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Integrating climate change into peacebuilding

Abstract

Peacebuilding countries are concentrated in areas of heightened vulnerability to climate change impacts, and almost certainly lack the capacity to manage these impacts. In spite of this overlap, climate change adaptation and mitigation projects are typically excluded from peacebuilding activities. This is particularly alarming given that many analysts believe climate change will trigger, amplify or perpetuate humanitarian crises, population displacement, political extremism and violent conflict in the regions in which most peacebuilding operations take place. This paper investigates opportunities for integrating climate change into peacebuilding. It identifies three obstacles to this integration—the lack of climate change tools and policies that can be easily introduced into typical peacebuilding programming; the skepticism and complacency of the donor community; and tensions between the objectives and timeframes of peacebuilding and those of climate change response. The paper then examines opportunities to integrate climate change into four principal programmatic areas of peacebuilding—socio-economic recovery, politics and governance, security and rule of law, and human rights—and concludes that more attention needs to be given to these opportunities in order to build resilience and reduce the likelihood of more daunting and costly challenges in the future.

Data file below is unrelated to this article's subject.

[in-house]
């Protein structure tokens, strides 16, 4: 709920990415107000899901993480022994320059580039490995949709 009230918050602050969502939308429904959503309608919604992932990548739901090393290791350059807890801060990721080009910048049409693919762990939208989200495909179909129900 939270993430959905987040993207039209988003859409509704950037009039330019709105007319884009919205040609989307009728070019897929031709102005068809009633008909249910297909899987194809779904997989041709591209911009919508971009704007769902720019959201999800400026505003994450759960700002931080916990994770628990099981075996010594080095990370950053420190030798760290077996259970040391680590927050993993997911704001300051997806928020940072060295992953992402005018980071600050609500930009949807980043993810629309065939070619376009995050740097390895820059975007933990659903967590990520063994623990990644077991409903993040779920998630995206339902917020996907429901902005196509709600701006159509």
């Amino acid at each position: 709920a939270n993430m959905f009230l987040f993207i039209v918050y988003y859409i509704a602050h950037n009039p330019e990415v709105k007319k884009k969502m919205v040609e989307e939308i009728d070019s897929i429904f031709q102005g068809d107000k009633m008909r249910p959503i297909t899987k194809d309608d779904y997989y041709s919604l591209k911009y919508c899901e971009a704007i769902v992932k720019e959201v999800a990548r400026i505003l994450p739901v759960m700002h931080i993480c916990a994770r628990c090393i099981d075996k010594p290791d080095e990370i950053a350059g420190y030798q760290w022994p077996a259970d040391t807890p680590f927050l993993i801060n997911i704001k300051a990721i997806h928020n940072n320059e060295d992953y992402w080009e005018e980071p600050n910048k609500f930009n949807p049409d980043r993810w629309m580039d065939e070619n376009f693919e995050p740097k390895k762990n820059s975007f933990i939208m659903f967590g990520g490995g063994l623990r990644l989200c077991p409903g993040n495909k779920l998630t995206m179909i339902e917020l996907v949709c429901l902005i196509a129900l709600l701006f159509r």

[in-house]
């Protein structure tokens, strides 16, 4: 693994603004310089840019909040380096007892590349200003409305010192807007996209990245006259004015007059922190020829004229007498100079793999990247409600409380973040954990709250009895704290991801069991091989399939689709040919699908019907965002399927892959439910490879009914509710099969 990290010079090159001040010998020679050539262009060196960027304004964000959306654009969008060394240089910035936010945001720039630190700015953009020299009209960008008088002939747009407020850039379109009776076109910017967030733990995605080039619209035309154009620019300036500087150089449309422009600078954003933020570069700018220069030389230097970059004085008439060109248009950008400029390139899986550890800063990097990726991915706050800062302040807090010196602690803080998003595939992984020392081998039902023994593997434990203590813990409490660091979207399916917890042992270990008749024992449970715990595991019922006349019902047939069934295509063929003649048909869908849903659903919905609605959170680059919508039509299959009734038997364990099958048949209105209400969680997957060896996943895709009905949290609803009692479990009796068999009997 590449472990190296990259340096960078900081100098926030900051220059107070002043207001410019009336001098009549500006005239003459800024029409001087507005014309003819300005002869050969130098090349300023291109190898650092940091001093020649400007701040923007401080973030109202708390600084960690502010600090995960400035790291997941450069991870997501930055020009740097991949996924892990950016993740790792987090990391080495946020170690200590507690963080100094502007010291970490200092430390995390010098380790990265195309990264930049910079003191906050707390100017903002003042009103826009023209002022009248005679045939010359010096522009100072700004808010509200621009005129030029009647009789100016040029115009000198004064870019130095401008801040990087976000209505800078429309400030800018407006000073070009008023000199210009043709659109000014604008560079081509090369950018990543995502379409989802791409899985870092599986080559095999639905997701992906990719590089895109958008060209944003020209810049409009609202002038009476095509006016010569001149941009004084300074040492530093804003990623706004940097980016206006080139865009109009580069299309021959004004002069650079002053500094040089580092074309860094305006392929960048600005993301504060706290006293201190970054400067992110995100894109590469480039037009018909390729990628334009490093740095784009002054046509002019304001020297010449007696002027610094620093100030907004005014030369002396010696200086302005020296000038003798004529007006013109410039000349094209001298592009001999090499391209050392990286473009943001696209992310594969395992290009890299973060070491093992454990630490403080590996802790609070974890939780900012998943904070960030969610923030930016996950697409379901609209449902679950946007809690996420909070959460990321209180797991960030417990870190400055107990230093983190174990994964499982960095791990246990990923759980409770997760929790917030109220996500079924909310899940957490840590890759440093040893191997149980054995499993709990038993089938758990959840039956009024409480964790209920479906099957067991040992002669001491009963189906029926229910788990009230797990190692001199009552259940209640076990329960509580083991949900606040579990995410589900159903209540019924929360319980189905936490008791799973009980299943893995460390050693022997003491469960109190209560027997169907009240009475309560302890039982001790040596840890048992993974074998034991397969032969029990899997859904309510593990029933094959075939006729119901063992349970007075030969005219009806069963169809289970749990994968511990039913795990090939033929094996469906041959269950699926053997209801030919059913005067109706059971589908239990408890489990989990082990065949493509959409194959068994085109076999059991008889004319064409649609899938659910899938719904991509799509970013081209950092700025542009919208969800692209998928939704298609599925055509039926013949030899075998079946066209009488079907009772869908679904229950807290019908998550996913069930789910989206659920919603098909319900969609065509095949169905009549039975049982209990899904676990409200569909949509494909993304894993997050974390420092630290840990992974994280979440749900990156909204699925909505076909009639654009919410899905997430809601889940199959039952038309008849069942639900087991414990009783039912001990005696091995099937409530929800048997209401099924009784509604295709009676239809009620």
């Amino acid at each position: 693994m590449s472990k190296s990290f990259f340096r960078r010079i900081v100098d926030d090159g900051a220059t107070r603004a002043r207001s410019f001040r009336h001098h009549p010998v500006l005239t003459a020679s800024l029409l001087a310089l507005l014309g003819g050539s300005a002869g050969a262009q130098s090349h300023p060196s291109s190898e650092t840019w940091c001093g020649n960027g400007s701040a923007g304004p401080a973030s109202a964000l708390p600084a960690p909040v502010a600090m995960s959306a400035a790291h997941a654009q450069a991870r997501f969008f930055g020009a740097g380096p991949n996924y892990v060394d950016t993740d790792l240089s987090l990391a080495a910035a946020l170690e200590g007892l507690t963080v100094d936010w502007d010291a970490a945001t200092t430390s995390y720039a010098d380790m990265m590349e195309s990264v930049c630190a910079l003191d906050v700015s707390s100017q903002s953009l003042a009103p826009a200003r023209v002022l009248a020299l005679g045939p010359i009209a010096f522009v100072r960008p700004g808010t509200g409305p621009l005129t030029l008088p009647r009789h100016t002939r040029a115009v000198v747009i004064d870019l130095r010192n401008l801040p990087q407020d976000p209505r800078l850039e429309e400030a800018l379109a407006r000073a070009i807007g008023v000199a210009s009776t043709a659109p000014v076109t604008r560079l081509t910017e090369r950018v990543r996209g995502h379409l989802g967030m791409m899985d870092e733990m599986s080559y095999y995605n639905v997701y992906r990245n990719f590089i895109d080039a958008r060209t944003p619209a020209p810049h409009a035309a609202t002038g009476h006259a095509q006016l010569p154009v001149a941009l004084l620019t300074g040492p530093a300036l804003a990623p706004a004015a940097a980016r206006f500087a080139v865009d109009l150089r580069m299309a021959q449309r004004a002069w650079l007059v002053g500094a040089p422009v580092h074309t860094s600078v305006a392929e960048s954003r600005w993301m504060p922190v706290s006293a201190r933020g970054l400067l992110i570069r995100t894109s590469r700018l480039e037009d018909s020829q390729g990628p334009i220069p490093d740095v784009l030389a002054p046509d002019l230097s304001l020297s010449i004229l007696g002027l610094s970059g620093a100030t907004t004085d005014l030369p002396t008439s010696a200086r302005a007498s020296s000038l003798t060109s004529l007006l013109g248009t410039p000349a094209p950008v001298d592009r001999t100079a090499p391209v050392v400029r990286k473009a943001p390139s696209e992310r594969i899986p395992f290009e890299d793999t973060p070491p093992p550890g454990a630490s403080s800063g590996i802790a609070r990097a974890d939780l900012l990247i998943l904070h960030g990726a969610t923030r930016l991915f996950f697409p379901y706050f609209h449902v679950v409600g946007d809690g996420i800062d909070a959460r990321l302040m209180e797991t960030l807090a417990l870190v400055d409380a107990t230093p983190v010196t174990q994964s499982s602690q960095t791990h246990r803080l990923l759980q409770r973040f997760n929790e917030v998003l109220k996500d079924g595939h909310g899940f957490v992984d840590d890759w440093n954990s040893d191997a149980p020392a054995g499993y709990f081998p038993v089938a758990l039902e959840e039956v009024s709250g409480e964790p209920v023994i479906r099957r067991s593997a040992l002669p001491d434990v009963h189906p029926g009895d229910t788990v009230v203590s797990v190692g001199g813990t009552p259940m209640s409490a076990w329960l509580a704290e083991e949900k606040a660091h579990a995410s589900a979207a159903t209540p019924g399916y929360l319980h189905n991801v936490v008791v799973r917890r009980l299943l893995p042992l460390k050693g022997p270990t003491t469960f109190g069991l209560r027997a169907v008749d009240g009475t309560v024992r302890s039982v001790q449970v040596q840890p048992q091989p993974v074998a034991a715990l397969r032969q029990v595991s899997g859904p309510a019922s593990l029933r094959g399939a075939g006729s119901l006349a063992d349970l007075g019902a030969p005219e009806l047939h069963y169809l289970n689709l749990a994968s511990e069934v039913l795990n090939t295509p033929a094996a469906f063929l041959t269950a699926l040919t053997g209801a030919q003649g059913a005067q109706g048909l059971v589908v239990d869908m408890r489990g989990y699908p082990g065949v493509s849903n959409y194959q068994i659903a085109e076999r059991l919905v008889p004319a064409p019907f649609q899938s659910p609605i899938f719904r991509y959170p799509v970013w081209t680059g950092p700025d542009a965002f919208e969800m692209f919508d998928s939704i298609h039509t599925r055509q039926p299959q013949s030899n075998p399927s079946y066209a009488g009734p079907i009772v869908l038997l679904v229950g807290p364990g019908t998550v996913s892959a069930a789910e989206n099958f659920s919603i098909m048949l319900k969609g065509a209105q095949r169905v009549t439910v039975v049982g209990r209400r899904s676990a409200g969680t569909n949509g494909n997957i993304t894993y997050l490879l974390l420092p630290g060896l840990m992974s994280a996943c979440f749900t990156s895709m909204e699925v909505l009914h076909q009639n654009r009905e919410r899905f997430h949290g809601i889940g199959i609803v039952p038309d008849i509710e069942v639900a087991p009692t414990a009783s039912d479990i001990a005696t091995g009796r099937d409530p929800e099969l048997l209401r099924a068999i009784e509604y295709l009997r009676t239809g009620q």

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Fig. 1

Notes

  1. 1.

    Statements about practitioner views throughout this article are based on data collected through direct field observation when the author was a participant-observer on peacebuilding missions in Rwanda and Sierra Leone. This data was gathered on a not for attribution basis.

  2. 2.

    REDD, which originated in 2005, seeks to protect forests. Since that time, elaborations have evolved: REDD+ in 2007 focused on ensuring that local communities and indigenous people were not hurt by sustainable forest management and conservation practices; in 2009 REDD++ emerged to protect low carbon, high biodiversity lands from being transformed into agricultural lands because of REDD protecting other areas from conversion.

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Correspondence to Richard Matthew.

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This article is part of a Special Issue on “Climate and Security: Evidence, Emerging Risks, and a New Agenda” edited by François Gemenne, Neil Adger, Jon Barnett, and Geoff Dabelko.

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Matthew, R. Integrating climate change into peacebuilding. Climatic Change 123, 83–93 (2014). https://doi.org/10.1007/s10584-013-0894-1

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Keywords

  • United Nations
  • Climate Change Adaptation
  • Climate Science
  • Violent Conflict
  • United Nations Security Council